Kudos for tackling the tough subject with grace. I'll see how well I can answer this. If anyone thinks I've gotten evangelistic, please let me know and I'll try and modify my answer to reflect your concerns.
What Is Essentials?
There will be several products released this year and early next year under the Essentials banner. Here's a list of the key ones. If you get those, you will have a core set of rules that allows you to easily play and run D&D 4e.
There are few core changes or errata that originate with Essentials. Combat works the same way, magic works the same way, and so on. There have definitely been a lot of errata and rules changes over the last two years, and Essentials will include all of those, but Essentials in and of itself is not the reason for those changes. For better or worse -- and there are arguments in both directions -- WotC decided to aggressively fix balance problems in 4e. That's not new to this release.
The classes presented in Essentials -- fighter, cleric, rogue, wizard, druid, paladin, ranger, and warlock -- are not the same versions as those we've seen so far. In some cases they're pretty similar, and in some cases they're fairly different. However, they are fully compatible with existing characters of those classes, in two key senses.
First, you can take an Essentials wizard and plop her down in a campaign next to a wizard as presented in the Player's Handbook and nothing at all needs to be changed for either of them. The core gameplay is completely compatible, again. D&D 4e is designed so that classes are heavily modular; a given class can have multiple builds which function differently, and one class may gain powers differently than another, but in the end you're just rolling an attack and applying damage and/or conditions.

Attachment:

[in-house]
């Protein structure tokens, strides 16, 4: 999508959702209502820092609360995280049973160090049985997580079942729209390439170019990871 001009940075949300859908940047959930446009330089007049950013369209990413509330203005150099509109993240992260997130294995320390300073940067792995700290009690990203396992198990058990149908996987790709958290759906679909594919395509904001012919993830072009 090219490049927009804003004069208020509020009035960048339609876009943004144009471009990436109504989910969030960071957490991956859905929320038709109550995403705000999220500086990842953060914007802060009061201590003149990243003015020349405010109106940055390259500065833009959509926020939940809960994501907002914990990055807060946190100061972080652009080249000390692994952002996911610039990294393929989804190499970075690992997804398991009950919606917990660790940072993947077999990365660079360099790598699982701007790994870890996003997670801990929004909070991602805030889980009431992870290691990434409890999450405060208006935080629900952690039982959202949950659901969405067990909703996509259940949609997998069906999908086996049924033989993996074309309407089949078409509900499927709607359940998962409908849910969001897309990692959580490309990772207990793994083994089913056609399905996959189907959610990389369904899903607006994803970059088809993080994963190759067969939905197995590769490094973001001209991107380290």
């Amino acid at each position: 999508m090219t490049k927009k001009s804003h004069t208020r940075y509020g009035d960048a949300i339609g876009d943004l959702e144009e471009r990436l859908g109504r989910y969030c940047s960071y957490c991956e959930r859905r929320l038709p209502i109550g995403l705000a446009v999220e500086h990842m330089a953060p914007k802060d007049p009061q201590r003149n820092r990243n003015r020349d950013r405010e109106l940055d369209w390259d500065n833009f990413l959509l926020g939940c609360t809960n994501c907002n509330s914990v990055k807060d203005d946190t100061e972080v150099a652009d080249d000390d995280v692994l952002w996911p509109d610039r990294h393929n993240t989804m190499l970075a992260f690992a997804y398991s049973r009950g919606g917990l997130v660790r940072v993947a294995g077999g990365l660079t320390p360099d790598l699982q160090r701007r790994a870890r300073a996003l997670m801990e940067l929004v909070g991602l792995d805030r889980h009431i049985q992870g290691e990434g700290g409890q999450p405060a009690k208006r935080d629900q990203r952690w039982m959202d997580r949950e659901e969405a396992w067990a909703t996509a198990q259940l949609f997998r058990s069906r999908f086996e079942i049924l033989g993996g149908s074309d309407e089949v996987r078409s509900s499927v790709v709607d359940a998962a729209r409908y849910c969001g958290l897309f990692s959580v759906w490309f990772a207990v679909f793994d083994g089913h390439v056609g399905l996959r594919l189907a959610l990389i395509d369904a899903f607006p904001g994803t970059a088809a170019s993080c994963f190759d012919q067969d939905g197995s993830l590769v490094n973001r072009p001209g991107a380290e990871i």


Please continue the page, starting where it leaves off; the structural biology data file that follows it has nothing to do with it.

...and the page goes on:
Second, material from Essentials serves as a resource for existing classes and vice versa. For example, you can choose Essentials wizard powers for your classic wizard without problems. Likewise, an Essentials wizard could take PHB wizard powers. No need to house rule or adjust. In some cases, this won't make sense -- for example, Essentials fighters don't have dailies, so they can't take PHB fighter dailies -- but even in that case an Essentials fighter could take a PHB fighter utility power.
All that said, Essentials is going to feel different. Fighters, for example, work much more like third edition fighters. I suspect some people will want to play Essentials-only games, and I think there's good reasons why you might want to do that. Further, if you learn to play an Essentials fighter, there'd be a slight learning curve if you then wanted to learn how a classic fighter works.
Only Wizards knows for sure, but they've talked about a bunch of things. They want to have a better entry point into the game. The Starter Kit will be sold in Target for $20, and that's a lot more accessible than telling new players they need these three $35 hardcover books.
They also clearly want to attract players of older editions. As noted, the fighter is simpler and does away with some of the immersion problems people have had. The classic 4e fighter is centered around powers, and the Essentials fighter returns to the mode of just using basic attacks -- but doing cooler things with them.
I believe that Wizards would like to have a new core rule set that collects all those errata. I don't find the PHB to be useless... but I also get most of my rules info from my DDI subscription at this point, and I'm really looking forward to the compiled Rules Compendium. It's a pain looking up finer rules points in three or four different places.
What Happens To Old Stuff?
Nothing. There is not going to be anything like the Complete Class line which made the old class books obsolete. Essentials options don't overlap with classic options; if I want to play a two-weapon fighter who gets by on mobility, the Tempest Fighter from Martial Power is probably still the right way to go. The monsters from the first three Monster Manuals are completely functional and don't need to change -- at worst, you might want to up the damage for the ones from MM1 and MM2. The campaign books don't need new editions. Etc.
Most of the books announced for 2011 are not Essentials books; they don't have the Essentials name and they don't have the Essentials trade dress. I believe the intent is that they'll be equally useful whether you have the old core books or the new Essentials books, which makes sense because it's theoretically the same game.
The proof is in the pudding. A few core rules are changing with Essentials. Racial traits are slightly different here and there, for example, but in all cases the changes are optional rather than forced. Magic items get a new rarity scheme, and I don't know exactly how that's going to interact with old magic items.
All the above wall of text is what I think, but I do want to look at the books and find out for myself.